Title:
Incremental weight training system, apparatus, and methods
Kind Code:
A1


Abstract:
The invention provides an incremental weight system adapted for use in weight training comprising a plurality of incremental weights ranging in weight from about one quarter-ounce to about thirty two-ounces. Each incremental weight includes a thin disk having a center opening adapted to receive a standard olympic barbell and a slot adapted to receive a weight-bearing cable of a cable-type weight training apparatus.



Inventors:
Rothacker, Alexander (Wildwood, IL, US)
Application Number:
09/934033
Publication Date:
02/27/2003
Filing Date:
08/21/2001
Assignee:
ROTHACKER ALEXANDER
Primary Class:
International Classes:
A63B21/062; A63B21/072; (IPC1-7): A63B21/072
View Patent Images:
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Primary Examiner:
NGUYEN, TAM M
Attorney, Agent or Firm:
MARSHALL, GERSTEIN & BORUN LLP (CHICAGO, IL, US)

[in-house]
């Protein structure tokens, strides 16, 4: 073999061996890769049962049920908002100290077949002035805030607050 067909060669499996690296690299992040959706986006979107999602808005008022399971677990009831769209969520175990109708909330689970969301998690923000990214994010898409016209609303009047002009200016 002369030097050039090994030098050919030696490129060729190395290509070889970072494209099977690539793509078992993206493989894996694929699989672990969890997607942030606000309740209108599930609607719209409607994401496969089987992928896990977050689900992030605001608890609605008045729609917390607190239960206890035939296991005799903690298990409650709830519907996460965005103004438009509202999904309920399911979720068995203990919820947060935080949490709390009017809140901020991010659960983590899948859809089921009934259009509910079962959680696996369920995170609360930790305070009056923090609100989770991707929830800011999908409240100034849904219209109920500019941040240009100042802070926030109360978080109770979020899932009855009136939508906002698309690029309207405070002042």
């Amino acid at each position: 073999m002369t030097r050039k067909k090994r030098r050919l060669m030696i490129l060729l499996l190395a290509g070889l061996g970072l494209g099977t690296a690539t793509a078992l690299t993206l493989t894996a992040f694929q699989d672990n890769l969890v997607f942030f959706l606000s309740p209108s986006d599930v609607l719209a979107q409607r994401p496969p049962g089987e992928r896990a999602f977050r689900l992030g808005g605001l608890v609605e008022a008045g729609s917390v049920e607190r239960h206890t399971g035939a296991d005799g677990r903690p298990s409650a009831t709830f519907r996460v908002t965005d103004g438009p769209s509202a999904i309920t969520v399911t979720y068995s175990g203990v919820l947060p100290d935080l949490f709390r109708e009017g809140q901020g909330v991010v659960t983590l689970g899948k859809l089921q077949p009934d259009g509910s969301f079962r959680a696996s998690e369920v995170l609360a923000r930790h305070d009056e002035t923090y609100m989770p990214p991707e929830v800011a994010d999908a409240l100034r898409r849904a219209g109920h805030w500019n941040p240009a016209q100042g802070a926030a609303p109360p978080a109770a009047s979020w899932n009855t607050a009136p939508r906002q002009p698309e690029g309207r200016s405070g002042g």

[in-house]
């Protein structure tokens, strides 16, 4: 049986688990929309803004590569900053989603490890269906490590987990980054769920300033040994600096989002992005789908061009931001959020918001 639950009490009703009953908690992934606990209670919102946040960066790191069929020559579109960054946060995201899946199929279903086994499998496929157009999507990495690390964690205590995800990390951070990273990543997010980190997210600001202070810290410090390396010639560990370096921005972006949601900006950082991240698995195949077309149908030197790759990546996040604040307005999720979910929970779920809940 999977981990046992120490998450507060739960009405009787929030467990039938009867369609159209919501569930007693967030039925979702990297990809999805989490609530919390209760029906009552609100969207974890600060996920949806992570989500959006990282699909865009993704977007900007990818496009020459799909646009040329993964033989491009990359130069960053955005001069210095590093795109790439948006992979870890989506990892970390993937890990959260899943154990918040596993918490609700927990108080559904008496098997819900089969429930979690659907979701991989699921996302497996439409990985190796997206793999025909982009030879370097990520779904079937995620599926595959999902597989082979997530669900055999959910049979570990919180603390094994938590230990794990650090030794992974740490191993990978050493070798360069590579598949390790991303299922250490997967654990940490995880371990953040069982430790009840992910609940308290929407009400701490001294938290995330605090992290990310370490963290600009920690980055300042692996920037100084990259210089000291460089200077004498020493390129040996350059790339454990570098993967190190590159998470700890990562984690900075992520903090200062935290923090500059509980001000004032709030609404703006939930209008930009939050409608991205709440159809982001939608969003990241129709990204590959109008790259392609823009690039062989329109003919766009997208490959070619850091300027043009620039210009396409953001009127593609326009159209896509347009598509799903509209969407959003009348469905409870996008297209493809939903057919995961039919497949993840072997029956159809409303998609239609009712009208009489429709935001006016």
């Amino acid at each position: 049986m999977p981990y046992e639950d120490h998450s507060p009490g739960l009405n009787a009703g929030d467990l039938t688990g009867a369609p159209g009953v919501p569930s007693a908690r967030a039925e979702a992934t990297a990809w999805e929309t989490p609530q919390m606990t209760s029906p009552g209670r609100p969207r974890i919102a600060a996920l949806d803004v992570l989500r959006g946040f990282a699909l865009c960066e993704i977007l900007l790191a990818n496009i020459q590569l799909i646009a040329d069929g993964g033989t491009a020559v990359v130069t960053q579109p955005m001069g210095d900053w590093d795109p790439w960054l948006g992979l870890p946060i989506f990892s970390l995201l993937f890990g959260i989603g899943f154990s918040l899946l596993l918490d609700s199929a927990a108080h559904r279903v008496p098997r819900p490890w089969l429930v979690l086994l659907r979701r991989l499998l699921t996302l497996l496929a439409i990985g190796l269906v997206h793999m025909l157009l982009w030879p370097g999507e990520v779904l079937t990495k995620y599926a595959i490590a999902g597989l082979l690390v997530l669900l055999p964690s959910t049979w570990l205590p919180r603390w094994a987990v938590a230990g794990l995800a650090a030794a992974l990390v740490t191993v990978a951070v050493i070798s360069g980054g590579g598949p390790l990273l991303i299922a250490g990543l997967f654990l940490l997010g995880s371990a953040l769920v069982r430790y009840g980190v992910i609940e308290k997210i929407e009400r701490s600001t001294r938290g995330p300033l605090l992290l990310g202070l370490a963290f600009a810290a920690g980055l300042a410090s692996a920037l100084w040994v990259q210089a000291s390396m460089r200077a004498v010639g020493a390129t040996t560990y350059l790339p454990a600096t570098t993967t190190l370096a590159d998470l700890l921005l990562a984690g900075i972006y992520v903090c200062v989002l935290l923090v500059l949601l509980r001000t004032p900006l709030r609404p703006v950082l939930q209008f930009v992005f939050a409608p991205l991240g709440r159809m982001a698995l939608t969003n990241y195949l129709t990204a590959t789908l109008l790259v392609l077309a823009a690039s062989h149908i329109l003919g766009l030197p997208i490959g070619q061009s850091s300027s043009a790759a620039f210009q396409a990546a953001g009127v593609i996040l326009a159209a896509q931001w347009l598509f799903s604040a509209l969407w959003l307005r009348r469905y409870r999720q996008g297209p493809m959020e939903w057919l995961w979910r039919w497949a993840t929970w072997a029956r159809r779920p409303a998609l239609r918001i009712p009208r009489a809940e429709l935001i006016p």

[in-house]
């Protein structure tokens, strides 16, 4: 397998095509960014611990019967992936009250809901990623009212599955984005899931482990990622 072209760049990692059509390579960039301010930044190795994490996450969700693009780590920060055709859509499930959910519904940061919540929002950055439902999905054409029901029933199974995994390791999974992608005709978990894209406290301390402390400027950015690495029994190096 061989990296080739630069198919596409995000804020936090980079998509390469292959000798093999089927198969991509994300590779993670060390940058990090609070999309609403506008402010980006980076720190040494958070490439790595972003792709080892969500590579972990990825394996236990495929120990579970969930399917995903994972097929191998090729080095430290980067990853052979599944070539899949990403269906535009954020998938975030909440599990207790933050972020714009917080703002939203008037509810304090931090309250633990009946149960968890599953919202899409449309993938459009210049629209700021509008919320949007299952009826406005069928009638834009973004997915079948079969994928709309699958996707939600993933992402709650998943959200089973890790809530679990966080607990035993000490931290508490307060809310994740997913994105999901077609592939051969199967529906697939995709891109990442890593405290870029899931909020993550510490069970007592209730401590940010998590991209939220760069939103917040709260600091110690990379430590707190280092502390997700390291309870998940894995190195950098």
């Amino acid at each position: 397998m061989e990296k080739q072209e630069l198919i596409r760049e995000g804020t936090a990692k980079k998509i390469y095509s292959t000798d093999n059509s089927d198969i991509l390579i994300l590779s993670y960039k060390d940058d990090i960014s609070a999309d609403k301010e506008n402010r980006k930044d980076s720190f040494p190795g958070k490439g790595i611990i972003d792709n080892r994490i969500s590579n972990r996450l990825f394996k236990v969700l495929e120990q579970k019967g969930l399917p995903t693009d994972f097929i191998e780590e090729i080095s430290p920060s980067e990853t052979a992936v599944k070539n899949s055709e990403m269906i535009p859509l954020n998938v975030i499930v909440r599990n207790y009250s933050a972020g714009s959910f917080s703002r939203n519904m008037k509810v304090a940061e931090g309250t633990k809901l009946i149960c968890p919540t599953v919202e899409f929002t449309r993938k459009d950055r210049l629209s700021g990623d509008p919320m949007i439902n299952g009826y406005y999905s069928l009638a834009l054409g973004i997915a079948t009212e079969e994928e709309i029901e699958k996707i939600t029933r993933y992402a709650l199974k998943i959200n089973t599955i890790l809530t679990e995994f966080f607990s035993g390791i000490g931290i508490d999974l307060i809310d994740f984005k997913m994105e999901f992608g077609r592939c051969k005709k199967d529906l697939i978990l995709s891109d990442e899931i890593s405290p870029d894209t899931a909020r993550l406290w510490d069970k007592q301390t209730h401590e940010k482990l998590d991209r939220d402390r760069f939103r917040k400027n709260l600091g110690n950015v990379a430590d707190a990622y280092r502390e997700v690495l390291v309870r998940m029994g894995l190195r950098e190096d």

Claims:

What is claimed is:



1. An incremental weight system adapted for use in weight training, comprising: a plurality of incremental weights ranging in weight from about one quarter-ounce to about thirty two-ounces, wherein each incremental weight comprises a thin disk having a center opening adapted to receive a standard olympic barbell and a slot adapted to receive a weight-bearing cable of a cable-type weight training apparatus.

2. The incremental weight system of claim 1 wherein the plurality of incremental weights comprises at least one half-ounce weight, at least one one-ounce weight, at least one two-ounce weight, at least one four-ounce weight, at least one eight-ounce weight, at least one sixteen-ounce weight, and at least one thirty two-ounce weight.

3. The incremental weight system of claim 2 further comprising at least one quarter-ounce weight.

4. An incremental weight training apparatus, comprising: a standard olympic barbell; a set of standard olympic weights; and, a plurality of incremental weights ranging in weight from about one quarter-ounce to about thirty two-ounces, wherein each incremental weight comprises a thin disk having a center opening adapted to receive the standard olympic barbell and a slot extending from the center opening to the perimeter of the disk.

5. The incremental weight training apparatus of claim 4 wherein the plurality of incremental weights comprises at least one half-ounce weight, at least one one-ounce weight, at least one two-ounce weight, at least one four-ounce weight, at least one eight-ounce weight, at least one sixteen-ounce weight, and at least one thirty two-ounce weight.